09 September

Espresso Bread

September 29 and October 1: National Coffee Day and International Coffee Day

Many people, like Highlander, love the smell of coffee. Its scent triggers a Pavlovian reaction in some to wake up in the morning or remind him to keep awake after lunch at work! Well, we made an espresso bread in our specialty machine (thanks to our friend Karen B. who shared some espresso powder for our baking projects), and our house smelled divine for several hours! It was easy to make, too—just dump all the ingredients in the machine and it does all the mixing, kneading and baking. Serve this espresso bread with more coffee for breakfast or a pick-me-up snack in the afternoon and especially when celebrating National Coffee Day on September 29 and International Coffee Day on October 1!


(Adapted from More Electric Bread)


  • ½ cup water, lukewarm
  • 2 cups white bread flour
  • 3 tablespoons sugar, granulated white
  • 1 teaspoon salt
  • 2 tablespoons heavy cream
  • 2 tablespoons instant espresso/espresso powder
  • 2 teaspoons vanilla extract
  • 2 tablespoons yogurt, nonfat (vanilla or coffee flavor)
  • 1 ¼ teaspoon active dry yeast


In the container of the bread machine, place the water, flour, sugar and salt.

Add the cream, espresso, vanilla and yogurt.

Lastly, add the yeast. Place the well into the bread machine. Set it for regular size loaf and medium crust setting. Press start and allow the machine to knead, rise and bake the bread. When the cycle is done, carefully remove the hot well from the machine. Take the bread out of the well. Allow to cool on a wire rack. Slice and serve fresh or toasted.


  • This is a soft bread with a crusty exterior and tastes mildly sweet. It is delicious toasted with butter.
  • Thanks to Karen B. for sharing some espresso powder from King Arthur Flour.
  • Search our blog for other coffee-infused recipes.

West African Shrimp

in Peanut Sauce

September 13: National Peanut Day

We were sponsoring a Nigerian couple, Osas and Chizobam N., through our church’s marriage preparation program when the coronavirus hit. They were planning a grand wedding weekend with two ceremonies—one African and one Western—but things have changed drastically due to COVID-19. Their wedding was postponed until a couple of weeks ago and really scaled back to just their family and entourage (we served as “health and safety” ushers at the “white wedding” ceremony at our church). What a year 2020 has been with the pandemic impacting weddings, birthdays, graduations and other celebrations.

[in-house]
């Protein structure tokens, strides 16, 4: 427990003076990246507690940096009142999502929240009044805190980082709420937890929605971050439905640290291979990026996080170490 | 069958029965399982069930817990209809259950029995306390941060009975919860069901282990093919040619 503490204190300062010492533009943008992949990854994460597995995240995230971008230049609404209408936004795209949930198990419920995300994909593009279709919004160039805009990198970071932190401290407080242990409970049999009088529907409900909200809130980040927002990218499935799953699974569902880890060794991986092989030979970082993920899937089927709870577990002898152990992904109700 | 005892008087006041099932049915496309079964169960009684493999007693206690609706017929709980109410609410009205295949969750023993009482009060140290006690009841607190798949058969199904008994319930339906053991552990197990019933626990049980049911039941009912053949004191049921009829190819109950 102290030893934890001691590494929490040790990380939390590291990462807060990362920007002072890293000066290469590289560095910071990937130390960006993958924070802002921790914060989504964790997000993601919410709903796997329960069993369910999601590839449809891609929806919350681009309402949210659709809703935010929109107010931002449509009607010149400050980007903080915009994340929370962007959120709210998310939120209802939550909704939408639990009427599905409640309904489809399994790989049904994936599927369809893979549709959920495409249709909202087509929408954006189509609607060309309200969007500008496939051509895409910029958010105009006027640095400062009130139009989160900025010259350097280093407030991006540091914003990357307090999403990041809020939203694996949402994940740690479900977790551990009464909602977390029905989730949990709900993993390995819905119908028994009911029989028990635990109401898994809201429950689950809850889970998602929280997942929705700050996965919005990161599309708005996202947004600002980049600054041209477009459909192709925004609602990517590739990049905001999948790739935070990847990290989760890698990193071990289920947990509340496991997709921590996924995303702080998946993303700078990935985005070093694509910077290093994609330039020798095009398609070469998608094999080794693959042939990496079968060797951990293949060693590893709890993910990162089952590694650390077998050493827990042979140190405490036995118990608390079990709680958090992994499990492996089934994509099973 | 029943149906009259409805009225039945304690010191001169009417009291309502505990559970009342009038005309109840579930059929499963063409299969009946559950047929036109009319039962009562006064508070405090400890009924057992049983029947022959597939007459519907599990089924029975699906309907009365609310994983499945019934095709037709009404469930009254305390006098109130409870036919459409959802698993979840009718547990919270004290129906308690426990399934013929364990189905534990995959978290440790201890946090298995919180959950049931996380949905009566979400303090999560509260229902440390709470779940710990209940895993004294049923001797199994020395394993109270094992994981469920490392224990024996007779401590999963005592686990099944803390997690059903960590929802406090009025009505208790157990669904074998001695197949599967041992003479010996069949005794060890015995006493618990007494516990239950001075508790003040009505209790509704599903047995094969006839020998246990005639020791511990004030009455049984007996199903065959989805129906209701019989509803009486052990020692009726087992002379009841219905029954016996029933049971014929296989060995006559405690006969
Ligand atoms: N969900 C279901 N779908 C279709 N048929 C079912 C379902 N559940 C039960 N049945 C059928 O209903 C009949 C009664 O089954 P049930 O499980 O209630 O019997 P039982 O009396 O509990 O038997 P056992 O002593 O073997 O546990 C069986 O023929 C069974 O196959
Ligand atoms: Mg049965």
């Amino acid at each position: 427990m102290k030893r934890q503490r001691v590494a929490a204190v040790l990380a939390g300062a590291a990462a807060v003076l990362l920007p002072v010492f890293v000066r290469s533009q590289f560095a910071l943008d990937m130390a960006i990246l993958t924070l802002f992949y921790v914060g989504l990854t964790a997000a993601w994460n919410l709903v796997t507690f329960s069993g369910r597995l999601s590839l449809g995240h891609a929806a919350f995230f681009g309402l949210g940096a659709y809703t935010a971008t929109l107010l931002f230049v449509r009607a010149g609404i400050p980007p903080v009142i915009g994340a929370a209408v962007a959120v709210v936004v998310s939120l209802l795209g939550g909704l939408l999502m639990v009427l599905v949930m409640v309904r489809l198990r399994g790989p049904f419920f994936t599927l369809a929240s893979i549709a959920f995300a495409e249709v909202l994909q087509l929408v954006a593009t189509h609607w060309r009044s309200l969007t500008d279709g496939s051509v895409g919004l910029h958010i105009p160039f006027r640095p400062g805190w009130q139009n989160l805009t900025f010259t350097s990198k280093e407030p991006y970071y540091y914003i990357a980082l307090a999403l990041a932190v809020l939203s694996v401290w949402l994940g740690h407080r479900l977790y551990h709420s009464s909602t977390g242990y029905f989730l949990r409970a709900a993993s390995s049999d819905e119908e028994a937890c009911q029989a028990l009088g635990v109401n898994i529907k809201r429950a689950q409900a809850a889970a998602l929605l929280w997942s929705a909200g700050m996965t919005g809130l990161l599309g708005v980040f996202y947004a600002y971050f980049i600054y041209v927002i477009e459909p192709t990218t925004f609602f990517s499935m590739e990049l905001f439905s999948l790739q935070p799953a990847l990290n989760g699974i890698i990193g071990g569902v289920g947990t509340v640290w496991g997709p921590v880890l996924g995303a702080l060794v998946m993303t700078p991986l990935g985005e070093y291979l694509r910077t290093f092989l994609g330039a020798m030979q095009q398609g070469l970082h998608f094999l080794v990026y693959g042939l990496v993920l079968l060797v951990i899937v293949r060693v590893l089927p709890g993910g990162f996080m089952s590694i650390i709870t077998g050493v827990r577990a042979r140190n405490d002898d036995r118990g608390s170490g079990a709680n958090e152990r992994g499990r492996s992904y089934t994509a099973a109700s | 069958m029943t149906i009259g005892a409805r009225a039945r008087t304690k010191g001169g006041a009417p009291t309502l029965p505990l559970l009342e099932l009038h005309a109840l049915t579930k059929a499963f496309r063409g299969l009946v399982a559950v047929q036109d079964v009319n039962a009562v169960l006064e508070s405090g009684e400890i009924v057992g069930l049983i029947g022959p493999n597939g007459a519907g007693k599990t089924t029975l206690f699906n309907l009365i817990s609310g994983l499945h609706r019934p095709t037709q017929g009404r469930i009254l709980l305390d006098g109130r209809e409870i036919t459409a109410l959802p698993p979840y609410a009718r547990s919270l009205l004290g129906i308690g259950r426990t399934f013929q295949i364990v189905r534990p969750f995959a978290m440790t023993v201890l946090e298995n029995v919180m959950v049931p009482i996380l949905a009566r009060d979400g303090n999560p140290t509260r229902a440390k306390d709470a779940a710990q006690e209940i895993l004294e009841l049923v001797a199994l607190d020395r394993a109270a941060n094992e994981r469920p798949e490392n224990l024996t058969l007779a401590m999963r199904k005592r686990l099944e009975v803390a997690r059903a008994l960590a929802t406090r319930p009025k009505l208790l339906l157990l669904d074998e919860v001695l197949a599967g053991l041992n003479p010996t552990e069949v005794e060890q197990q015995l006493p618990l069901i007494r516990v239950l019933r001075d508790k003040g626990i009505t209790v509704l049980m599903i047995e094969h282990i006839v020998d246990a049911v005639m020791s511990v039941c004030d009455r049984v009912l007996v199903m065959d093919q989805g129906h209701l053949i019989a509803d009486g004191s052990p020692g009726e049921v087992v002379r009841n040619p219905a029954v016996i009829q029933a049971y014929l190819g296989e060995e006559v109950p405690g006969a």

We were only able to meet at our home twice and complete the rest of the social distancing marriage preparation sessions via Zoom. We shared a meal with them then and discussed their wonderful West African wedding cultural customs and their favorite home cooked meals that they miss while living in the USA. We had planned on serving this shrimp dish with peanut sauce at our next session together to feed the homesick couple something familiar to their groundnut soup. But that, too, could not happen because of the coronavirus.

In their honor, we went ahead and cooked this anyway since it is a delicious dish with a flavorful blend of spices, coconut milk and peanut butter. We hope to learn more from our African friends about their culture and cuisine so we can post the recipes here. For now, enjoy cooking West African shrimp with peanut sauce for National Peanut Day.


(Adapted from Dummies)


  • 5 stalks green onions, white parts chopped only
  • 1 medium onion, chopped
  • 1 small red bell pepper, chopped
  • 2 tomatoes, diced